Experts in the treatment of MDS explore clinically meaningful treatment endpoints, including complete responses, bone marrow complete responses, and overall survival outcomes in MDS.
Mikkael A. Sekeres, MD: Most clinical trials that I’ve seen have used CR, or complete response, as the primary endpoint. Why is that? Why is there this focus on CR in MDS [myelodysplastic syndrome]? What’s the distinction between a CR and a bone marrow CR?
Yazan Madanat, MD: The response criteria in MDS are complicated, to say the least. CR has traditionally been the perfect response where the blood counts are near normal and the bone marrow blasts are less than 5%. But in MDS, 5% is still a part of the CR. In AML [acute myeloid leukemia], it’s not. Nonetheless, it’s lower blasts, so less than or equal to 5%, with near normalization of blood counts and absence of blasts. The dysplasia is not part of the criteria. The reason for using CR as opposed to survival outcomes is quite obvious. They want a quick endpoint to get drugs approved, and maybe some of these endpoints correlate with survival. They just haven’t been validated as much until recently. Marrow CR, on the other hand, is having 5% or less blast in the bone marrow. The caveat is you have to have at least a 50% reduction in the blast percentage. If you’re starting with 6% blast and get to 5%, it’s not considered marrow CR, in the absence of count normalization.
Another endpoint that can be added to marrow CR is whether you have hematologic improvement. Marrow CR without hematologic improvement, where the patient is still pancytopenic, requiring blood and platelet transfusion, is clinically a very different response from someone who has become transfusion independent and also has a marrow CR.
The MDS Clinical Research Consortium recently published on the validation of the IWG [International Working Group] response criteria in higher-risk MDS. What they found is that any time you get the blasts low but also need that hematologic improvement, the survival outcomes are going to be better and longer. Whereas marrow CR without any hematologic improvements, stable disease, or progressive disease are the responses where patients are going to do quite poorly. The definition of hematologic improvement is also tricky. How many weeks to use is also complex. I usually have to look at those tables every time I’m assessing response in MDS.
Do you believe we should expect and strive for more than just a CR, or looking at event-free survival or overall survival as primary trial endpoints or things that are meaningful?
Mikkael A. Sekeres, MD: Yes. Yazan, fortunately or unfortunately, I’m old enough that I’ve seen a lot of clinical trials focused on CR. They do it because, reasonably, there had been retrospective studies that have shown that CR is an interim marker of a clinically meaningful benefit like overall survival. The assumption is if a patient achieves a CR, that means they must live longer. But in fact, there are a number of studies that have shown even a doubling of CR in patients with higher-risk MDS or older adults with acute myeloid leukemia, which is biologically almost identical without any difference in overall survival. It’s been disappointing. I don’t think CR alone is enough to say that there’s a drug that benefits a person.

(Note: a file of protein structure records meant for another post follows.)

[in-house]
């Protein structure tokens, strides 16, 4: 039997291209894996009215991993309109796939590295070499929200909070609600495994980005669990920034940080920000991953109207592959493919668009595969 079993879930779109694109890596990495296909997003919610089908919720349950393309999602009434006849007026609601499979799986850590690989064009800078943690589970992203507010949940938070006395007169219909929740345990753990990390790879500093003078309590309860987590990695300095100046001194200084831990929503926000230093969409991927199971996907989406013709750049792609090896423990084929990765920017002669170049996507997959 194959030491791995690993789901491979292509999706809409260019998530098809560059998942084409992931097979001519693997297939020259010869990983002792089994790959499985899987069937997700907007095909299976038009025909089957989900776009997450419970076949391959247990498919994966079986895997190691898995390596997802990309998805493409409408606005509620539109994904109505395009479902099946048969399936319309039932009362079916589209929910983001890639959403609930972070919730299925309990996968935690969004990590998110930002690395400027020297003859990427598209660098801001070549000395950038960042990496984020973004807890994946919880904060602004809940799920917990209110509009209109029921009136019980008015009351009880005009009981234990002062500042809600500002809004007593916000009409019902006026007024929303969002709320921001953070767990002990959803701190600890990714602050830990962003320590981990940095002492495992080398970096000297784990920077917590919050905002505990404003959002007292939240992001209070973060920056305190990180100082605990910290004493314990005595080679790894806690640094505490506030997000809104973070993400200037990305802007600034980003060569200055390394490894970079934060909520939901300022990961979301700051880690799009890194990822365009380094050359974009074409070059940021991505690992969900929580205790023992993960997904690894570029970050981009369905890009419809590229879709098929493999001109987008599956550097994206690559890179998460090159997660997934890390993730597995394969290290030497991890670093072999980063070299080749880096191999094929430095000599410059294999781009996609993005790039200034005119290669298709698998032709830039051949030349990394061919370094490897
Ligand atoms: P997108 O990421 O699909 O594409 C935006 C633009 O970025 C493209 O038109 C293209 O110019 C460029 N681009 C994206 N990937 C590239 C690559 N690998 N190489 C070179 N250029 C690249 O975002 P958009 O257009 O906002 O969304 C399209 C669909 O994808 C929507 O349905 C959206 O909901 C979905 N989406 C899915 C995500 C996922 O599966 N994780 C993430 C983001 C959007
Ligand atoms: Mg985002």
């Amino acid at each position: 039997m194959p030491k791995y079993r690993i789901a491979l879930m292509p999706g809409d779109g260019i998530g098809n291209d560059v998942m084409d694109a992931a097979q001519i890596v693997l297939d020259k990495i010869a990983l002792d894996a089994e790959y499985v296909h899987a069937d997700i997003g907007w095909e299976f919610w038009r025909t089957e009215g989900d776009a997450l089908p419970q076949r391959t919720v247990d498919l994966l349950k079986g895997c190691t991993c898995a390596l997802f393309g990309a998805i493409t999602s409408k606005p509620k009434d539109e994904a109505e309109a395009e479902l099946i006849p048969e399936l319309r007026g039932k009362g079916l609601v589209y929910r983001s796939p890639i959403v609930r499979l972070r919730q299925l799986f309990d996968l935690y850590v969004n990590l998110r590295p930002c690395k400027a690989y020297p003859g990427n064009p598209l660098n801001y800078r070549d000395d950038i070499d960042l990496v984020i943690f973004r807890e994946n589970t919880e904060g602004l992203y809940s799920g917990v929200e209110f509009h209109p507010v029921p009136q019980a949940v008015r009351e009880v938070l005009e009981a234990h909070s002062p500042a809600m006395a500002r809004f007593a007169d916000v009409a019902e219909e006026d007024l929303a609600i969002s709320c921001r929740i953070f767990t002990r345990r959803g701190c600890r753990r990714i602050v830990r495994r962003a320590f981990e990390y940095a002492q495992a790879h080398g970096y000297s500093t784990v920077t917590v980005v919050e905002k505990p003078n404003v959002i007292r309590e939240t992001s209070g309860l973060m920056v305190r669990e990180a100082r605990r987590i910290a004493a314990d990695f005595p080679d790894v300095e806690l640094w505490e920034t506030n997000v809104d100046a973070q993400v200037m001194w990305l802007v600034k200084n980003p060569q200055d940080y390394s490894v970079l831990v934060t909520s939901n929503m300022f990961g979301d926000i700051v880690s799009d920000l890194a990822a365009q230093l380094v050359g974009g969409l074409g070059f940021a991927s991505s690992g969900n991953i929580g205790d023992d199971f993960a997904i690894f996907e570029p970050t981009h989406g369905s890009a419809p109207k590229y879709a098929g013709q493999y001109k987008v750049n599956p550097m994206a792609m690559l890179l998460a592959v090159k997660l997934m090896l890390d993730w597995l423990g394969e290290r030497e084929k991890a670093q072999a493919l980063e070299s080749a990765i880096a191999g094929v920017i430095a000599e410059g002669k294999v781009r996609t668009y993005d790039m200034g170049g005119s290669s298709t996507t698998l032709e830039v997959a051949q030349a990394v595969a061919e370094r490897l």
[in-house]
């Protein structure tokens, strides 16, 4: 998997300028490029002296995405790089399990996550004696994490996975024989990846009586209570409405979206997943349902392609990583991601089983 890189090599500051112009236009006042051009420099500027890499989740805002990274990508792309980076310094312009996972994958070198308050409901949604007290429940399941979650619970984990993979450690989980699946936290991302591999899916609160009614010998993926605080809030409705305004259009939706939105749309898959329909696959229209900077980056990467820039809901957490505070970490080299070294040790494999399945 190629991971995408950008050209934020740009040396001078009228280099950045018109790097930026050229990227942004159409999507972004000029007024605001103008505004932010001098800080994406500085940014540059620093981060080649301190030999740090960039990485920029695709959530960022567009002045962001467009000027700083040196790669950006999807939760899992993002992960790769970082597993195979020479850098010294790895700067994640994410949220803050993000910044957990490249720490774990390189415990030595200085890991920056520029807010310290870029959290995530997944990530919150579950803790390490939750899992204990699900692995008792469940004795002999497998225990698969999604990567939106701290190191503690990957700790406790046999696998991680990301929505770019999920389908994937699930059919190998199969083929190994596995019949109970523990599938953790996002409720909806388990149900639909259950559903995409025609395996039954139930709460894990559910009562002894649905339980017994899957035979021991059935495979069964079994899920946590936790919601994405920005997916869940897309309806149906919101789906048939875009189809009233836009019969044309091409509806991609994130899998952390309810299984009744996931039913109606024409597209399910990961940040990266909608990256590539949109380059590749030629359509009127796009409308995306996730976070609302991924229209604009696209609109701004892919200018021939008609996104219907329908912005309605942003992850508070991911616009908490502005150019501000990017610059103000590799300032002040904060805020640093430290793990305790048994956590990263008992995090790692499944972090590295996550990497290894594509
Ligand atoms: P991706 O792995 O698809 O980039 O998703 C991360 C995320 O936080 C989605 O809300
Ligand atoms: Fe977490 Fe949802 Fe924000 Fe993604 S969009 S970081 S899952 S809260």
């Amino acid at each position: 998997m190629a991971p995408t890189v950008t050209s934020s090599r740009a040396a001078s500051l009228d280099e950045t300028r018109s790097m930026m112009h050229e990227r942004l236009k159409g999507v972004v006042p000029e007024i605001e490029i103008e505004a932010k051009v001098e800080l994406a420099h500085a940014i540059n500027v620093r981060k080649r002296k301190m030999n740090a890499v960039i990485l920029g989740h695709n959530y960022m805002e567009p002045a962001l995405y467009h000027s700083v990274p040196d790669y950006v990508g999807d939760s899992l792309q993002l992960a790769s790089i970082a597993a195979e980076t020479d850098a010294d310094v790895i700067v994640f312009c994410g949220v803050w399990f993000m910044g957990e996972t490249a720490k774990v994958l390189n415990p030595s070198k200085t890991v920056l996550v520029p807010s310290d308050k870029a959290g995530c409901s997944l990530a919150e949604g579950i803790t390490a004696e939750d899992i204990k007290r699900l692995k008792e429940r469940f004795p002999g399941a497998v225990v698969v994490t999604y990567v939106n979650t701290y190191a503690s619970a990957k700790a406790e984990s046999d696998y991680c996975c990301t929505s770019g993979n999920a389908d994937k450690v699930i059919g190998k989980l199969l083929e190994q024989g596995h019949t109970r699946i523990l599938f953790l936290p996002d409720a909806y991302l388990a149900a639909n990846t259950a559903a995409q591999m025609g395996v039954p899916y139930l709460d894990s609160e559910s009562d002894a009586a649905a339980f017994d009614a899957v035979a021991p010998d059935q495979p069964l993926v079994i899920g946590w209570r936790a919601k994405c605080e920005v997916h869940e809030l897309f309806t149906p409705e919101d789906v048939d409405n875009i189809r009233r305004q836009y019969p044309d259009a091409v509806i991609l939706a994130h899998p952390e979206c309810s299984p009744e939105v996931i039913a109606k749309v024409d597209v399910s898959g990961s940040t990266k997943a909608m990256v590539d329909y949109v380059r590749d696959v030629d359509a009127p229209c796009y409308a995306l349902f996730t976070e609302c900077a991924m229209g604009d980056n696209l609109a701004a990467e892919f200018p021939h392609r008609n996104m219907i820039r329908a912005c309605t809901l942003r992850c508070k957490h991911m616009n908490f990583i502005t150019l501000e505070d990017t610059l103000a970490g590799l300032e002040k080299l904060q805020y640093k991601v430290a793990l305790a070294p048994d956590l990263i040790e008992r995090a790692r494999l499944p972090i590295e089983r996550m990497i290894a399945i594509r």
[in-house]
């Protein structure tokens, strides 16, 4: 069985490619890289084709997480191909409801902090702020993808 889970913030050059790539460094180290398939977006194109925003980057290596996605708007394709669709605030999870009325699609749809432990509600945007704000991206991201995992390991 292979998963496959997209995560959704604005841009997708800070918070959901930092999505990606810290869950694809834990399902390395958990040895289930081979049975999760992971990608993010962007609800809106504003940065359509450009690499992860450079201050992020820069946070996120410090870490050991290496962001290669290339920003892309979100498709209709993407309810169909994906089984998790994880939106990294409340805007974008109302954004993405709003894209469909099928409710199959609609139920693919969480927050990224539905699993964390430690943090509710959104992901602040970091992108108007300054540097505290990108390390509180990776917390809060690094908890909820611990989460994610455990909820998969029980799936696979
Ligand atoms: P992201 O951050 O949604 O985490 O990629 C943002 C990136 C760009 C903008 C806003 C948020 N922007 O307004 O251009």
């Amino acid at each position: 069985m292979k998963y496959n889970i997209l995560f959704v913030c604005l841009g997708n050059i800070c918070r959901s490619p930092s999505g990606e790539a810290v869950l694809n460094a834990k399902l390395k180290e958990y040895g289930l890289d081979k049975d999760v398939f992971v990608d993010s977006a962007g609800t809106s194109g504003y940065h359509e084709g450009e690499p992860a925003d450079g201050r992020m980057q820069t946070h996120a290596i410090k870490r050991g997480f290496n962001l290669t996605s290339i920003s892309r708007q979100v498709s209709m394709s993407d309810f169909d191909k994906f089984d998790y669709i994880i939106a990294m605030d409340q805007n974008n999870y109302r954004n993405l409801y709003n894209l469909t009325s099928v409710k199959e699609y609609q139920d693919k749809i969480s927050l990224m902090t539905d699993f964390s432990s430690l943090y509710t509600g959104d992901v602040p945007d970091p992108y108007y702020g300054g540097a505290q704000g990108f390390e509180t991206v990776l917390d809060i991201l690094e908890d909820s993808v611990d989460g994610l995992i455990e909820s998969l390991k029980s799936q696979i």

The FDA uses the loose criteria of “lives longer or lives better.” If you can show that a drug allows someone to live longer and live better with the balance of safety, then that’s a drug that’s useful to have on the market. I’m focused on overall survival. I still think that should be the standard for higher-risk patients with MDS. That being said, we hold ourselves to a very high bar, and I think higher than a lot of solid tumors, where they’ve standardized progression-free survival or response duration as an interim marker of a clinically meaningful benefit. Even the FDA has hedged about saying progression-free survival itself may be clinically meaningful, although I don’t completely believe it in the absence of a patient also having an improved quality of life.
To sum it up, overall survival should be the standard in randomized studies exploring clinically meaningful benefits in patients with higher-risk MDS. I’ve been part of a study that’s focused on event-free survival, the event being either death or transformation to acute myeloid leukemia. Once a patient has higher-risk MDS and transforms to acute myeloid leukemia, that person deteriorates rapidly. The combined endpoint that constitutes event-free survival is clinically meaningful to patients. Unfortunately, we’ve been shown over and over again that CR alone doesn’t cut it.
I like thinking about quality-of-life endpoints as well. The problem is that the instruments we’ve been using to assess quality of life really stink when it comes to MDS, the most common of which is the EORTC QLQ-C30 [European Organization for Research and Treatment of Cancer Quality of Life Questionnaire version 3.0]. It doesn’t get at what a patient with MDS feels. The QUALMS [Quality of Life in Myelodysplasia Scale] instrument, which was developed by Gregory Abel at Dana-Farber Cancer Institute, is much more accurate at assessing quality of life. But what I’d love to see in future studies is the use of wearables to assess quality of life. Let’s use that. We can quantify what their quality of life is with real numbers in real time.
Transcript Edited for Clarity